I was asked to give a talk, believe it or not. Sometimes we’re asked to do things that pull us out of our comfort zone and I was in a bit of a panic because I thought, “I’m going to be speaking to 500 people. It’s a big audience and they’re going to hear my queen’s accent. They’re going to say, what’s this short little woman coming to talk to us about and why should we listen?” The best gift that I got out of this situation is my inner voice, the queen’s girl with this scrappier sense said, “You’re just going to have to show up as yourself.”

That changed everything about my perspective, about myself, where I grew up, and that when we show up with our whole story, we appreciate ourselves, we show up differently and we’re in a better position to learn from others. I think I’ve heard you say this on many occasions, Charla. We teach what we are looking to learn ourselves.

Communication is a huge topic for me. I believe that I’m not married for decades partly because I realized at some point I want to be heard for what I’m saying and what I’m not saying. The surface stuff doesn’t get it. If you can’t be heard, it means someone’s not listening and sometimes it’s you. It takes two to communicate. I think it’s a huge topic. You talked about that you started speaking and as a flight attendant for 34 years, I’m from the South. I had a bias a little bit against the New Yorker accent in Boston. They take the R’s out of the middle of the words and stick the end on the end.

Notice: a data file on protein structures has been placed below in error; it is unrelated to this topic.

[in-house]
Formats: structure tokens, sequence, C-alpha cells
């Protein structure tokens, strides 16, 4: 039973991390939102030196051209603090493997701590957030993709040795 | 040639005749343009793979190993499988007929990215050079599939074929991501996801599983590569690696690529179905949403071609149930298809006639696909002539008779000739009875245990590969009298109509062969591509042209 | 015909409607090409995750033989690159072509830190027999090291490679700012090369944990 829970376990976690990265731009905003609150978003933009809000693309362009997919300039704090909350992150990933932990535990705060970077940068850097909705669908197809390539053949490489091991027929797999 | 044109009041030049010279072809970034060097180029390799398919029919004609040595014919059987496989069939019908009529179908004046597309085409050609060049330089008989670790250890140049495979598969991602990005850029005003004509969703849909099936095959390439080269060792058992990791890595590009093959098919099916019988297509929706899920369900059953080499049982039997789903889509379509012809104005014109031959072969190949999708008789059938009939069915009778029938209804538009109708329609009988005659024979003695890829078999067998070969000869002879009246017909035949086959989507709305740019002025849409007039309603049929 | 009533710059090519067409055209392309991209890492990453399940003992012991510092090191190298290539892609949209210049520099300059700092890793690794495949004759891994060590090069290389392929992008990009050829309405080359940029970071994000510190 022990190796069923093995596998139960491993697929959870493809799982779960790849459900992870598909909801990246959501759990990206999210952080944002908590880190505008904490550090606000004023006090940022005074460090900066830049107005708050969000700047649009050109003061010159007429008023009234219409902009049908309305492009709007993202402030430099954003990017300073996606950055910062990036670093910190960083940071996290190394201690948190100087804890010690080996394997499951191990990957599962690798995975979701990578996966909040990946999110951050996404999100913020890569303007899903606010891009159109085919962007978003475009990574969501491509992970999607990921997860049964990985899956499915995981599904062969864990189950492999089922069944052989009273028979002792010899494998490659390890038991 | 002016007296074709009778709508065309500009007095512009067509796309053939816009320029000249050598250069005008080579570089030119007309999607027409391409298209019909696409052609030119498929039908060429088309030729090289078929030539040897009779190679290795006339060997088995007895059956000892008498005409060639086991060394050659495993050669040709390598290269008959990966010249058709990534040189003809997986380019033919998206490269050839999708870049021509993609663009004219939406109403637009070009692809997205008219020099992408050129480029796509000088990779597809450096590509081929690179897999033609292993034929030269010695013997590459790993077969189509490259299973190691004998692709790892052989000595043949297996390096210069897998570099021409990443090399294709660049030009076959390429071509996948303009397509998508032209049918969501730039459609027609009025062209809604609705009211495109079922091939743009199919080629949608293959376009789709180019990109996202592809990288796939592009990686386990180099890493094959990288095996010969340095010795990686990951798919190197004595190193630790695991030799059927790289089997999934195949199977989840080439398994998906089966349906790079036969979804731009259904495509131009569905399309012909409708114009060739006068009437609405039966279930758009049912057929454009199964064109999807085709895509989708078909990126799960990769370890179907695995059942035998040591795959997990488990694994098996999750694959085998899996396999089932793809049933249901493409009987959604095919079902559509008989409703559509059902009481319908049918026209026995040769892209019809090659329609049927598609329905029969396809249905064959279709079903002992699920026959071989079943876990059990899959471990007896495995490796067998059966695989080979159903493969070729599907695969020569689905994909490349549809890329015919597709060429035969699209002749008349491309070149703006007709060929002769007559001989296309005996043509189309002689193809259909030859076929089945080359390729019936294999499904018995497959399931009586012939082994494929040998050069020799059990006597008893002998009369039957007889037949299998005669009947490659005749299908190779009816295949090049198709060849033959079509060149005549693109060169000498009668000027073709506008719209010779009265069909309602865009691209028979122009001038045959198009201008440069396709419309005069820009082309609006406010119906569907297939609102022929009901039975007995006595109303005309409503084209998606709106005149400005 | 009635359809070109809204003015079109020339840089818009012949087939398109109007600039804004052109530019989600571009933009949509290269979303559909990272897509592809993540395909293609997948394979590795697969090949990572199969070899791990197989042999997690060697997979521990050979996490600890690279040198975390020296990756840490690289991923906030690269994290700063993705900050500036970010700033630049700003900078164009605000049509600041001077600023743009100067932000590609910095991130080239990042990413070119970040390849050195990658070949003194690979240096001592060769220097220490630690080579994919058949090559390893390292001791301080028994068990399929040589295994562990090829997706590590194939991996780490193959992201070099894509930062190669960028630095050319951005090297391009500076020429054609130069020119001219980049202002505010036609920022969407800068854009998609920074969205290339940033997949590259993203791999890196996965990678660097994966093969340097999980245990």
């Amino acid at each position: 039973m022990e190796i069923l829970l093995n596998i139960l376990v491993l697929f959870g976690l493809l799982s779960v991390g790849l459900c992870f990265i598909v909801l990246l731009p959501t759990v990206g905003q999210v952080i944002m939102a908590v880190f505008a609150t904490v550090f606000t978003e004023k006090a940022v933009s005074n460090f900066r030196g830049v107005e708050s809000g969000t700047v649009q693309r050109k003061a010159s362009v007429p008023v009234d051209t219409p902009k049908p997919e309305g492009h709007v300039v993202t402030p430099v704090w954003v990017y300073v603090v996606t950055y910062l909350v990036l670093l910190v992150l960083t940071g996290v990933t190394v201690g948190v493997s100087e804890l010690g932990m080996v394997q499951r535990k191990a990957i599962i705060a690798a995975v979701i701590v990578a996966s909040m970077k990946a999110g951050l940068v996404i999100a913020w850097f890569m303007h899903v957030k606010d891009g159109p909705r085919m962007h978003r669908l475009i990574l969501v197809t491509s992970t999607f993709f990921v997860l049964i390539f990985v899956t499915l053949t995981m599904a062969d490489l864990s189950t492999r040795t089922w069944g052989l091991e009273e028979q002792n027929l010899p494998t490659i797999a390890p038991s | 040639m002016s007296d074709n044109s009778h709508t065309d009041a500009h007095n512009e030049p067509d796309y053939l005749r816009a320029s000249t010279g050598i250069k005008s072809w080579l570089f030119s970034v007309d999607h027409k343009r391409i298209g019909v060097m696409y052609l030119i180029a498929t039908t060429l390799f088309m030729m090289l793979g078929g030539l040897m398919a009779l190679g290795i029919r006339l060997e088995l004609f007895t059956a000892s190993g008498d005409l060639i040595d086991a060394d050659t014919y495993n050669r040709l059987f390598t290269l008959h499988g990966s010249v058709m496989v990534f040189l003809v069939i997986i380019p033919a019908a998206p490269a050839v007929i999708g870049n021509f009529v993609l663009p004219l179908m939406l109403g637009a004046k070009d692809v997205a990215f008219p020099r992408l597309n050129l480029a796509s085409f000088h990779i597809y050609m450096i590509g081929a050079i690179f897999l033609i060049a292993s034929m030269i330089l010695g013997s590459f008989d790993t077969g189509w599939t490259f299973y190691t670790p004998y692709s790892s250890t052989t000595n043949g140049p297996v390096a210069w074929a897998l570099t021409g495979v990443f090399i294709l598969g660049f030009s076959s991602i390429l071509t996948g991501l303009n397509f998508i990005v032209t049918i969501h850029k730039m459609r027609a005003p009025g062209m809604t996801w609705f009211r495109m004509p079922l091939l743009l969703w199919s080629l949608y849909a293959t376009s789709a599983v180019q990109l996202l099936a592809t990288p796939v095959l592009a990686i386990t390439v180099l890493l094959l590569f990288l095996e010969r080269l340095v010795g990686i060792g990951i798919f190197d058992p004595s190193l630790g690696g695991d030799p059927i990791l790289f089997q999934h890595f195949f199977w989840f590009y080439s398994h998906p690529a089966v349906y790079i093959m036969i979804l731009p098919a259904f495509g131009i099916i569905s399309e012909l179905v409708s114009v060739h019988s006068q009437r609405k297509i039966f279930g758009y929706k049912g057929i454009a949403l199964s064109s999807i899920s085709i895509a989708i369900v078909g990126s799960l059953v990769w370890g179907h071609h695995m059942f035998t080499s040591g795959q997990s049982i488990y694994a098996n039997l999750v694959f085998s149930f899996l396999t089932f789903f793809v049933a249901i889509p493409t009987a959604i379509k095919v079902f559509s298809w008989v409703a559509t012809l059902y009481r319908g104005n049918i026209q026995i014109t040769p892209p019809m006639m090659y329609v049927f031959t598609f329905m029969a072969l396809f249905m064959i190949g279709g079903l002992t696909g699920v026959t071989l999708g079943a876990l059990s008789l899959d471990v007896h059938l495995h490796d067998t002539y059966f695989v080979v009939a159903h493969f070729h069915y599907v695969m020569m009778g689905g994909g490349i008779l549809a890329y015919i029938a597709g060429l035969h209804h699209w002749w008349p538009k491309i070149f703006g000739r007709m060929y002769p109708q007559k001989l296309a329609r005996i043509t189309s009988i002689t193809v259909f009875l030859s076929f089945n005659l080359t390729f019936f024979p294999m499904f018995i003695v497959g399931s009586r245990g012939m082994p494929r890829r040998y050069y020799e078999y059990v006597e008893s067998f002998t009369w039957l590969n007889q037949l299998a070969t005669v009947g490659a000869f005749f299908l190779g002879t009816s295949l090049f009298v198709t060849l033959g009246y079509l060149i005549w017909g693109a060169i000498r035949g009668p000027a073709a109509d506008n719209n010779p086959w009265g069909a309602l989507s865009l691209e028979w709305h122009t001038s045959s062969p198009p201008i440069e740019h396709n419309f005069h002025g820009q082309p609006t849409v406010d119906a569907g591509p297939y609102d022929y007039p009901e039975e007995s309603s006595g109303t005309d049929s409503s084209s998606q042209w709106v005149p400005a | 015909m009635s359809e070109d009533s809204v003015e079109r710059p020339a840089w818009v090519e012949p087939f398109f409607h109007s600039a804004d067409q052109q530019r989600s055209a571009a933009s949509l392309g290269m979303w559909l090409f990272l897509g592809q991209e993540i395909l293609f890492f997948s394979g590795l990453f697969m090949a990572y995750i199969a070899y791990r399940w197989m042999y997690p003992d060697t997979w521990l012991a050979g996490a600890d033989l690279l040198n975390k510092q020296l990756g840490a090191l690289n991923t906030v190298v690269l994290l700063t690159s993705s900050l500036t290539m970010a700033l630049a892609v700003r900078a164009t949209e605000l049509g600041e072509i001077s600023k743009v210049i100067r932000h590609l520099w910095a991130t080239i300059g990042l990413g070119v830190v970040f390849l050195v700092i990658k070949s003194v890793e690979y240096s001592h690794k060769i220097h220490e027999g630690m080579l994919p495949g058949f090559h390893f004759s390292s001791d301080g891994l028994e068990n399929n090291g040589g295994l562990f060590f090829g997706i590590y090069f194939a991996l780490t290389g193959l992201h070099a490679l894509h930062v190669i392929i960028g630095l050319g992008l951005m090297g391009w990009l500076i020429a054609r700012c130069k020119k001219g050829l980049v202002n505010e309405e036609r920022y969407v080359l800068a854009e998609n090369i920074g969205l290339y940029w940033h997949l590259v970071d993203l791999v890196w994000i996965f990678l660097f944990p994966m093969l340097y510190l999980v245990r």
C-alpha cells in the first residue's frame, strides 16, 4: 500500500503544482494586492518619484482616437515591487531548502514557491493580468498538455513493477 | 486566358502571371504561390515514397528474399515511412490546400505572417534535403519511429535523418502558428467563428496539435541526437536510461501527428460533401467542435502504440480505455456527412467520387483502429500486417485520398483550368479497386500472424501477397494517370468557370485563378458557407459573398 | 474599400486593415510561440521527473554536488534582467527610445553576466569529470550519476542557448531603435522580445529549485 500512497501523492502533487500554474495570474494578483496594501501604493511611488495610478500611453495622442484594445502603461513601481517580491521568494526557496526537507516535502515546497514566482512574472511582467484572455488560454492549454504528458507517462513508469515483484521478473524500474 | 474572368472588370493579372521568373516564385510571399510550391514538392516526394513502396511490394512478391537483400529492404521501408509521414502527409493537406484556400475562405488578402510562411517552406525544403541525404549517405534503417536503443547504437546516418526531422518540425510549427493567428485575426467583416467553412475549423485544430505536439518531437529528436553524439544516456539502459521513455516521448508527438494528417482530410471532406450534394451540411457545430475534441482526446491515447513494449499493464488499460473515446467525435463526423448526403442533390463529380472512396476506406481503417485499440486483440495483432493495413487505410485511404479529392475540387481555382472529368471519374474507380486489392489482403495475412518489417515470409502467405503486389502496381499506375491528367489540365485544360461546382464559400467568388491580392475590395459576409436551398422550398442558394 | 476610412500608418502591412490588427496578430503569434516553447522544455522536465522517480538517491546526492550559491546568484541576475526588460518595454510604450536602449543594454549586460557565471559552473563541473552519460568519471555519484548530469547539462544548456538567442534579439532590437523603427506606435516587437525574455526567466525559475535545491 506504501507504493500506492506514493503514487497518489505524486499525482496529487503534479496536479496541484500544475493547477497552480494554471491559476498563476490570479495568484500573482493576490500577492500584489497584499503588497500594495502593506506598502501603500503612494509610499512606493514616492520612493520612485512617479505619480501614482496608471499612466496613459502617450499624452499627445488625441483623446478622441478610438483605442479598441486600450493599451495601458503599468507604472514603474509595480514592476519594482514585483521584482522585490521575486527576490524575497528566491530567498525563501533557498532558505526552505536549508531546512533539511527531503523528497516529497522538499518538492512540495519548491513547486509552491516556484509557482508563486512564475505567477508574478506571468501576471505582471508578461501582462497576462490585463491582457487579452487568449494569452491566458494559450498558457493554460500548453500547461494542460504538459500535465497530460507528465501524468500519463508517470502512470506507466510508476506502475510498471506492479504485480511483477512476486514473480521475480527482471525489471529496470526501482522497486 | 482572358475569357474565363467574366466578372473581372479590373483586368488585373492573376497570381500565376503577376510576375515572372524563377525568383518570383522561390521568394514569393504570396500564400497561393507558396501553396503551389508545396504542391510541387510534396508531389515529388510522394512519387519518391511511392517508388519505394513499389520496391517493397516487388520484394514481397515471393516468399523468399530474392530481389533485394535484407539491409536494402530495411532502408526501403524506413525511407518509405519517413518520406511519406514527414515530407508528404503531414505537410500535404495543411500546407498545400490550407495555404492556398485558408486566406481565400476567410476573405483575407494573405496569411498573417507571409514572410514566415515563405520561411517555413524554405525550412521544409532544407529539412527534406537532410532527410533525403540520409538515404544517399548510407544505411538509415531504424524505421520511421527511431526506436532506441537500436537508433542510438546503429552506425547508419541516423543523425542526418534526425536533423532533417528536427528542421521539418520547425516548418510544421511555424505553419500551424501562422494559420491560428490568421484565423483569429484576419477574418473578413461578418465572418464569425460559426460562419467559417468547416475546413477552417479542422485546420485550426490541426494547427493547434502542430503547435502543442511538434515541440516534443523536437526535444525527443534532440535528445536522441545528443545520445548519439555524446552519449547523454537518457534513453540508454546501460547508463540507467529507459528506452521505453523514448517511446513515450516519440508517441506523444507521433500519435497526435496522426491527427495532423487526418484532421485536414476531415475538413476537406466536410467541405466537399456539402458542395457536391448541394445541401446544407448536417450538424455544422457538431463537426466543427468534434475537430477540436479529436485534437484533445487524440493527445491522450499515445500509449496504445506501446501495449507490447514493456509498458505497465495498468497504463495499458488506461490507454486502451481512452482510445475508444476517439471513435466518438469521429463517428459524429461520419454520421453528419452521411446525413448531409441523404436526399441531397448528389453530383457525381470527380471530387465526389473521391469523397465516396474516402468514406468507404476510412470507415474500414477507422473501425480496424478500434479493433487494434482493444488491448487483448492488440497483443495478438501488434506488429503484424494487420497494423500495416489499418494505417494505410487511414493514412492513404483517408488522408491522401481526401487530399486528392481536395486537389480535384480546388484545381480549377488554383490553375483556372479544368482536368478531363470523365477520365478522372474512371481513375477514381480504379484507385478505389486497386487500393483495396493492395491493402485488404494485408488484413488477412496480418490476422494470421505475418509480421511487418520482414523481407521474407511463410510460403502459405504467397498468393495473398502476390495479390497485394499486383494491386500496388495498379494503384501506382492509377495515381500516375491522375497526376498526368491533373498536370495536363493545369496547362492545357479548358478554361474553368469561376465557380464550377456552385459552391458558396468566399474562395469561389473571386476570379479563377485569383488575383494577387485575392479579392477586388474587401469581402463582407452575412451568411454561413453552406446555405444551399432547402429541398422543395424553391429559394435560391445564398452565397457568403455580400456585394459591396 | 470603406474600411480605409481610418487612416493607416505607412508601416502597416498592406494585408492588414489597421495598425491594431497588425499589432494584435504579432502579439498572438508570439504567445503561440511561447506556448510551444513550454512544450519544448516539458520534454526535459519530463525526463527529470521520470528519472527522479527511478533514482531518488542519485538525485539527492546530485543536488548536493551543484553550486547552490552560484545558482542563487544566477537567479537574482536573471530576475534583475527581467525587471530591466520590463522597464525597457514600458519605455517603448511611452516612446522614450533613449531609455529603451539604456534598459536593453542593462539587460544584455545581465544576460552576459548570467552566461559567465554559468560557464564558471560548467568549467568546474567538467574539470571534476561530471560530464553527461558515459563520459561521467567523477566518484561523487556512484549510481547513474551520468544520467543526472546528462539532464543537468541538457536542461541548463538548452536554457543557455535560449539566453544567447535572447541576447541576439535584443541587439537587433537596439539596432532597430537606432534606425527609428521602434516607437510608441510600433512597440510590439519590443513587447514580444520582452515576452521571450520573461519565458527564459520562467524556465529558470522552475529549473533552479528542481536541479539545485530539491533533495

My name is Charla but I was Chalar from up there. Also, the temperament of that society, those snowbirds, and all that were different than us in the South. I’m from Houston. At some point, I had a little bit of a bias against that accent so to speak. It’s an overcoming thing for you too. I had a very strong Texas accent and I can have it if I want to, but sometimes we do try to work to overcome those kinds of things occasionally, right?

Absolutely. I think you bring up a good point that is in the book first of all, what assumptions are we making about the person when we see it? Now, you and I may share the same thing when people see blonde hair, they make their own biases and assumptions of what we’re going to be like and what our attitudes going to be like. When they hear where we’re from, we project some things that are good sometimes and some things not so good.

We can also have some fun with it. As a New Yorker, I know when I travel to the Midwest where my brother is, or when I go down South, I have to slow down and mind the beat of my pacing. My brother made fun of me one year when I was visiting because, like a New Yorker, things are fast. There are long lines and a lot of people. We got to move. I would be walking up to pay for something like, “Here’s all my change. It’s exact. I’m ready.” They’re like, “Take it down a notch.” When I was walking down the street, my brother was saying, “You are speedwalking everywhere.” “I got to go.”

I think it’s taking the humor of what we are. I have an expression that I coined years ago. It’s a story of tourism because when we visit another part of the country or another culture, we take in everything with a fresh eye. We see their architecture. We see what kind of plants they grow. We also look at ourselves. I think what you’re sharing is when you have that outsider looking in and saying, “Why are your buildings built this way?”

The Charla Anderson Show | Julienne B Ryan | Really Listening
Really Listening: When we visit another part of the country or become exposed to another culture, we take in everything with a fresh eye.